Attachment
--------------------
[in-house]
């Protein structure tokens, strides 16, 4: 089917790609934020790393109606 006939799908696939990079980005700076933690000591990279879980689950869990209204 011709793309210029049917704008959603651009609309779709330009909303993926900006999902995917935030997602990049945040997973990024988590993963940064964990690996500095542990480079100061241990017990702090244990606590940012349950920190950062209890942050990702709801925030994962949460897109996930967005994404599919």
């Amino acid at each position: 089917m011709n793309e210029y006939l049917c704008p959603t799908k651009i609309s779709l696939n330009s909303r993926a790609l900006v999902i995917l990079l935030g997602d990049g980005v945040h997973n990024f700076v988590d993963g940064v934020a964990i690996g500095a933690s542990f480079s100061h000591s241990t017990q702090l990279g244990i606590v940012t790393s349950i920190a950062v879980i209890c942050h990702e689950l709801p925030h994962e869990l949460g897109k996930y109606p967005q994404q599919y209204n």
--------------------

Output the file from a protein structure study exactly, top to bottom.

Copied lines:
[in-house]
């Protein structure tokens, strides 16, 4: 089917790609934020790393109606 006939799908696939990079980005700076933690000591990279879980689950869990209204 011709793309210029049917704008959603651009609309779709330009909303993926900006999902995917935030997602990049945040997973990024988590993963940064964990690996500095542990480079100061241990017990702090244990606590940012349950920190950062209890942050990702709801925030994962949460897109996930967005994404599919």
């Amino acid at each position: 089917m011709n793309e210029y006939l049917c704008p959603t799908k651009i609309s779709l696939n330009s909303r993926a790609l900006v999902i995917l990079l935030g997602d990049g980005v945040h997973n990024f700076v988590d993963g940064v934020a964990i690996g500095a933690s542990f480079s100061h000591s241990t017990q702090l990279g244990i606590v940012t790393s349950i920190a950062v879980i209890c942050h990702e689950l709801p925030h994962e869990l949460g897109k996930y109606p967005q994404q599919y209204n």